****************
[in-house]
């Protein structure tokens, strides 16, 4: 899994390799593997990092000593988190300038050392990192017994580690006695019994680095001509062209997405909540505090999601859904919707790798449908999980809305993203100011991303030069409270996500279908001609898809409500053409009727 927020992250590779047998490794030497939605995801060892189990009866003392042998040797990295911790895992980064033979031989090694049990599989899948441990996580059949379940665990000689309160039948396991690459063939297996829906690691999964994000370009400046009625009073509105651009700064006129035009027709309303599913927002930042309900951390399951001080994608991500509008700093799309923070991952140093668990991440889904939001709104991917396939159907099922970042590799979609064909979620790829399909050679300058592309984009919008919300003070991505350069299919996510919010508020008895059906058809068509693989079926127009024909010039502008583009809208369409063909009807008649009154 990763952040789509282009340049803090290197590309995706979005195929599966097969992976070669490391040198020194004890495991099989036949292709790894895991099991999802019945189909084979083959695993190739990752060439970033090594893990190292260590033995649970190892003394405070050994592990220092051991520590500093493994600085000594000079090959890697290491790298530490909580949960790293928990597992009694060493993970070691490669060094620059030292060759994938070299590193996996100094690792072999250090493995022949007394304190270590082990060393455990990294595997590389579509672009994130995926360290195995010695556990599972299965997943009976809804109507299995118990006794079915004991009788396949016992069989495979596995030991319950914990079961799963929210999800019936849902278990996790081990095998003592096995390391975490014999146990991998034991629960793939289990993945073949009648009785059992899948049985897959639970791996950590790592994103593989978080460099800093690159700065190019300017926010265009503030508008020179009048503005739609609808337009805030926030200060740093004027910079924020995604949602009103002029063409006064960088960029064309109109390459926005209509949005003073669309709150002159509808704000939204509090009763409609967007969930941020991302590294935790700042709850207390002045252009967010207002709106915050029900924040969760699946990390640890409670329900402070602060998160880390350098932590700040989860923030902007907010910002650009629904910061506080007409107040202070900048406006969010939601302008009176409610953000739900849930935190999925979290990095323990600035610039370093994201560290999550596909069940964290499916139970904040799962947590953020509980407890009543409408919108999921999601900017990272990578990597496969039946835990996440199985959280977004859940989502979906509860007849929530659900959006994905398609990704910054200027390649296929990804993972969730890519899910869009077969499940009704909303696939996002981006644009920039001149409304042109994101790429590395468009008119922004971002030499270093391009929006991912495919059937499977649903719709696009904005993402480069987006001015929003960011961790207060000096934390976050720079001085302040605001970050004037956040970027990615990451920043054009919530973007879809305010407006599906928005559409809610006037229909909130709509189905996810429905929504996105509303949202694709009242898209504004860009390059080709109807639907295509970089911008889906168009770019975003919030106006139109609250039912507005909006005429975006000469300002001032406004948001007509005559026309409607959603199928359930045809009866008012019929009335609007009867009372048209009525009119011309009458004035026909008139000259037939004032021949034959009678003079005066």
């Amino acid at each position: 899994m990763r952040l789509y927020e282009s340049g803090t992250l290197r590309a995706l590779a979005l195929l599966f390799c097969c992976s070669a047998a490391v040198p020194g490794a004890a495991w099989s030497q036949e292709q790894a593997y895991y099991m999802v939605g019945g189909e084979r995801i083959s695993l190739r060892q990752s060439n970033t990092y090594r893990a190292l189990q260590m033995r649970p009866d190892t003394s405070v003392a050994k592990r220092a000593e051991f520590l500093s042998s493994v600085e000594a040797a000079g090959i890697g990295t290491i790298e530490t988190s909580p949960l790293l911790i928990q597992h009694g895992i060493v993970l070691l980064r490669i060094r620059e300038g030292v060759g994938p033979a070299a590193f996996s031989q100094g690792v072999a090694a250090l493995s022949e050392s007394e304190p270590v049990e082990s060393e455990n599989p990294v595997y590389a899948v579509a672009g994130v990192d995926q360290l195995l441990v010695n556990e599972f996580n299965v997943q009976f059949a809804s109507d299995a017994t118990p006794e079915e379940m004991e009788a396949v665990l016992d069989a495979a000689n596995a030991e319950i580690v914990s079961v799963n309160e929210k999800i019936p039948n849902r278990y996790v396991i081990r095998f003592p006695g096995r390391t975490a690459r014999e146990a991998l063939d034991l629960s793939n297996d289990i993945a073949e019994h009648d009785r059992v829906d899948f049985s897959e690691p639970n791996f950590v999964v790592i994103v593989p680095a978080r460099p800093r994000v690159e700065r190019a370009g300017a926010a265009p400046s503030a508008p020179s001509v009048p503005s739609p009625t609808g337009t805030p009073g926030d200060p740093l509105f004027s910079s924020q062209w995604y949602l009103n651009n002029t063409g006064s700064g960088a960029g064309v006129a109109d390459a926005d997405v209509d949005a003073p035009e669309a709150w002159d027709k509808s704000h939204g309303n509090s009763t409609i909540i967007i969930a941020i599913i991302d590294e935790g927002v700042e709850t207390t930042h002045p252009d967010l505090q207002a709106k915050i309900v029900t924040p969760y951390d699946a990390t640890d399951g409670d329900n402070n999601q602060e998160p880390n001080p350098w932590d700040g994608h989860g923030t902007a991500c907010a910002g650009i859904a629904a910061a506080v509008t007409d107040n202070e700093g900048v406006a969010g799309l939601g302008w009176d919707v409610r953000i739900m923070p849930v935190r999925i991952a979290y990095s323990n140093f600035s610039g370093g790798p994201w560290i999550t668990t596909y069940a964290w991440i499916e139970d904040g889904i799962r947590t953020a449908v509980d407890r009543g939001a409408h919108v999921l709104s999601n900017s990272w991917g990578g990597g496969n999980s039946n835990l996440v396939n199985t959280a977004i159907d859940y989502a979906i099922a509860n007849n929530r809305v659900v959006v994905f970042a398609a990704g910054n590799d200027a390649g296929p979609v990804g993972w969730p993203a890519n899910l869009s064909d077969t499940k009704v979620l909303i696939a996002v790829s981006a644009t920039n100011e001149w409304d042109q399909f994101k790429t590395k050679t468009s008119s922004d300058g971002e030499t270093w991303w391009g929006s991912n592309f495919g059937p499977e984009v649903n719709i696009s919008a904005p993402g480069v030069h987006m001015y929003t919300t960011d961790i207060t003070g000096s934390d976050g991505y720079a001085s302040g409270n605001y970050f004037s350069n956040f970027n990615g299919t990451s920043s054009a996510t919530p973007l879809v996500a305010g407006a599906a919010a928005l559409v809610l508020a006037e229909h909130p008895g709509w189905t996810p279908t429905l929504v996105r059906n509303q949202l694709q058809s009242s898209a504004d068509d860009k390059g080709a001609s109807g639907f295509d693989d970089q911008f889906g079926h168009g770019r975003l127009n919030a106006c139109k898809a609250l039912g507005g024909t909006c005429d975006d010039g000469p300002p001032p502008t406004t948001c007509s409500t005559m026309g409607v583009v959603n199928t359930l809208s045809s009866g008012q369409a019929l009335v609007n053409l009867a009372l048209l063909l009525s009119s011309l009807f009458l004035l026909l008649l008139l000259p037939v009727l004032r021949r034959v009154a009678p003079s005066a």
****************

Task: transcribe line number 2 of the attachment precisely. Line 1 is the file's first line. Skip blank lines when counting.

């Protein structure tokens, strides 16, 4: 899994390799593997990092000593988190300038050392990192017994580690006695019994680095001509062209997405909540505090999601859904919707790798449908999980809305993203100011991303030069409270996500279908001609898809409500053409009727 927020992250590779047998490794030497939605995801060892189990009866003392042998040797990295911790895992980064033979031989090694049990599989899948441990996580059949379940665990000689309160039948396991690459063939297996829906690691999964994000370009400046009625009073509105651009700064006129035009027709309303599913927002930042309900951390399951001080994608991500509008700093799309923070991952140093668990991440889904939001709104991917396939159907099922970042590799979609064909979620790829399909050679300058592309984009919008919300003070991505350069299919996510919010508020008895059906058809068509693989079926127009024909010039502008583009809208369409063909009807008649009154 990763952040789509282009340049803090290197590309995706979005195929599966097969992976070669490391040198020194004890495991099989036949292709790894895991099991999802019945189909084979083959695993190739990752060439970033090594893990190292260590033995649970190892003394405070050994592990220092051991520590500093493994600085000594000079090959890697290491790298530490909580949960790293928990597992009694060493993970070691490669060094620059030292060759994938070299590193996996100094690792072999250090493995022949007394304190270590082990060393455990990294595997590389579509672009994130995926360290195995010695556990599972299965997943009976809804109507299995118990006794079915004991009788396949016992069989495979596995030991319950914990079961799963929210999800019936849902278990996790081990095998003592096995390391975490014999146990991998034991629960793939289990993945073949009648009785059992899948049985897959639970791996950590790592994103593989978080460099800093690159700065190019300017926010265009503030508008020179009048503005739609609808337009805030926030200060740093004027910079924020995604949602009103002029063409006064960088960029064309109109390459926005209509949005003073669309709150002159509808704000939204509090009763409609967007969930941020991302590294935790700042709850207390002045252009967010207002709106915050029900924040969760699946990390640890409670329900402070602060998160880390350098932590700040989860923030902007907010910002650009629904910061506080007409107040202070900048406006969010939601302008009176409610953000739900849930935190999925979290990095323990600035610039370093994201560290999550596909069940964290499916139970904040799962947590953020509980407890009543409408919108999921999601900017990272990578990597496969039946835990996440199985959280977004859940989502979906509860007849929530659900959006994905398609990704910054200027390649296929990804993972969730890519899910869009077969499940009704909303696939996002981006644009920039001149409304042109994101790429590395468009008119922004971002030499270093391009929006991912495919059937499977649903719709696009904005993402480069987006001015929003960011961790207060000096934390976050720079001085302040605001970050004037956040970027990615990451920043054009919530973007879809305010407006599906928005559409809610006037229909909130709509189905996810429905929504996105509303949202694709009242898209504004860009390059080709109807639907295509970089911008889906168009770019975003919030106006139109609250039912507005909006005429975006000469300002001032406004948001007509005559026309409607959603199928359930045809009866008012019929009335609007009867009372048209009525009119011309009458004035026909008139000259037939004032021949034959009678003079005066």